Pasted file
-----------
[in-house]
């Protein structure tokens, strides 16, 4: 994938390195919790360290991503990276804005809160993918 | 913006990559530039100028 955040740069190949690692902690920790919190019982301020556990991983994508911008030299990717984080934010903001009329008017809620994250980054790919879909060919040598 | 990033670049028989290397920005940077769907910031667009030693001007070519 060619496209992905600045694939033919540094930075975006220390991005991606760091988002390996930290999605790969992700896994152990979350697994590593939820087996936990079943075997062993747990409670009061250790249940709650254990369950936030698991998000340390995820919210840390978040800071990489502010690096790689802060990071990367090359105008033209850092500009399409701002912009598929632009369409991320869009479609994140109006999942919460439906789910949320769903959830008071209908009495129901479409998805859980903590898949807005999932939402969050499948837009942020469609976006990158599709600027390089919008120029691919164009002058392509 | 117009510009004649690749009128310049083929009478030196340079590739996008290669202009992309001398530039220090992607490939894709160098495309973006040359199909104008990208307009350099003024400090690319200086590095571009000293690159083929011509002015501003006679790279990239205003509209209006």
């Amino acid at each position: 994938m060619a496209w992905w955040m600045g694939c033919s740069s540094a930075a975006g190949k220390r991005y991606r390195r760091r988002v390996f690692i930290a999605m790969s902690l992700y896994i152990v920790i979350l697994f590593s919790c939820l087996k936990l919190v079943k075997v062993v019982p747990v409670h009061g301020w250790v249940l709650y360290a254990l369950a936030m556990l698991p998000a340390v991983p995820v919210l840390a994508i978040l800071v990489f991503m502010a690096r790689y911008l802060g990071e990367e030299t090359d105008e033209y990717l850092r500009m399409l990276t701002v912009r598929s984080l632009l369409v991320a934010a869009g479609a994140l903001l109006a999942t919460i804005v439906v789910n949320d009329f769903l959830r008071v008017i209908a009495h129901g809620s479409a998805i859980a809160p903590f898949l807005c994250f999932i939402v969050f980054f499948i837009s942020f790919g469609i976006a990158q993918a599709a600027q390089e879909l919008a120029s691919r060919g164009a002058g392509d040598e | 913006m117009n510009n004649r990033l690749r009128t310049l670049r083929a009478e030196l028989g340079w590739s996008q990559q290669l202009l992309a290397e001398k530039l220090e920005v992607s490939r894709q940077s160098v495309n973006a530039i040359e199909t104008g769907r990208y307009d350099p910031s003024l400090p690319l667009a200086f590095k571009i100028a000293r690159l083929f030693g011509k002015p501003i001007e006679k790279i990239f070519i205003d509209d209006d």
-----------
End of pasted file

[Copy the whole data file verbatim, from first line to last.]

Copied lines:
[in-house]
């Protein structure tokens, strides 16, 4: 994938390195919790360290991503990276804005809160993918 | 913006990559530039100028 955040740069190949690692902690920790919190019982301020556990991983994508911008030299990717984080934010903001009329008017809620994250980054790919879909060919040598 | 990033670049028989290397920005940077769907910031667009030693001007070519 060619496209992905600045694939033919540094930075975006220390991005991606760091988002390996930290999605790969992700896994152990979350697994590593939820087996936990079943075997062993747990409670009061250790249940709650254990369950936030698991998000340390995820919210840390978040800071990489502010690096790689802060990071990367090359105008033209850092500009399409701002912009598929632009369409991320869009479609994140109006999942919460439906789910949320769903959830008071209908009495129901479409998805859980903590898949807005999932939402969050499948837009942020469609976006990158599709600027390089919008120029691919164009002058392509 | 117009510009004649690749009128310049083929009478030196340079590739996008290669202009992309001398530039220090992607490939894709160098495309973006040359199909104008990208307009350099003024400090690319200086590095571009000293690159083929011509002015501003006679790279990239205003509209209006």
């Amino acid at each position: 994938m060619a496209w992905w955040m600045g694939c033919s740069s540094a930075a975006g190949k220390r991005y991606r390195r760091r988002v390996f690692i930290a999605m790969s902690l992700y896994i152990v920790i979350l697994f590593s919790c939820l087996k936990l919190v079943k075997v062993v019982p747990v409670h009061g301020w250790v249940l709650y360290a254990l369950a936030m556990l698991p998000a340390v991983p995820v919210l840390a994508i978040l800071v990489f991503m502010a690096r790689y911008l802060g990071e990367e030299t090359d105008e033209y990717l850092r500009m399409l990276t701002v912009r598929s984080l632009l369409v991320a934010a869009g479609a994140l903001l109006a999942t919460i804005v439906v789910n949320d009329f769903l959830r008071v008017i209908a009495h129901g809620s479409a998805i859980a809160p903590f898949l807005c994250f999932i939402v969050f980054f499948i837009s942020f790919g469609i976006a990158q993918a599709a600027q390089e879909l919008a120029s691919r060919g164009a002058g392509d040598e | 913006m117009n510009n004649r990033l690749r009128t310049l670049r083929a009478e030196l028989g340079w590739s996008q990559q290669l202009l992309a290397e001398k530039l220090e920005v992607s490939r894709q940077s160098v495309n973006a530039i040359e199909t104008g769907r990208y307009d350099p910031s003024l400090p690319l667009a200086f590095k571009i100028a000293r690159l083929f030693g011509k002015p501003i001007e006679k790279i990239f070519i205003d509209d209006d």